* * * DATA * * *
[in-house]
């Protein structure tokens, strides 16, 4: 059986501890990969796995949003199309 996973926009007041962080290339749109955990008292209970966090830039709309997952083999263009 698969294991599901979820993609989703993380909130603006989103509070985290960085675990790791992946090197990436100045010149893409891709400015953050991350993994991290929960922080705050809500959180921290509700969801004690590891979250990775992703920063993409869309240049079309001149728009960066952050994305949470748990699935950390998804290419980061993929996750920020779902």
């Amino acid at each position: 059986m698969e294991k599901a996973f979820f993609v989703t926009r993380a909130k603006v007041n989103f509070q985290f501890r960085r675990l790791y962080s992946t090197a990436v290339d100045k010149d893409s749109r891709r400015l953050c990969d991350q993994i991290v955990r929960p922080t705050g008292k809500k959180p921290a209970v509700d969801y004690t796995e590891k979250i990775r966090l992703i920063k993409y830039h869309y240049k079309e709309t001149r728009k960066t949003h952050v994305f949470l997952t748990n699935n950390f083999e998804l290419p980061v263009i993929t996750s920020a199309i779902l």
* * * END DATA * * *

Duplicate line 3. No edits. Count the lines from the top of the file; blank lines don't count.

């Amino acid at each position: 059986m698969e294991k599901a996973f979820f993609v989703t926009r993380a909130k603006v007041n989103f509070q985290f501890r960085r675990l790791y962080s992946t090197a990436v290339d100045k010149d893409s749109r891709r400015l953050c990969d991350q993994i991290v955990r929960p922080t705050g008292k809500k959180p921290a209970v509700d969801y004690t796995e590891k979250i990775r966090l992703i920063k993409y830039h869309y240049k079309e709309t001149r728009k960066t949003h952050v994305f949470l997952t748990n699935n950390f083999e998804l290419p980061v263009i993929t996750s920020a199309i779902l």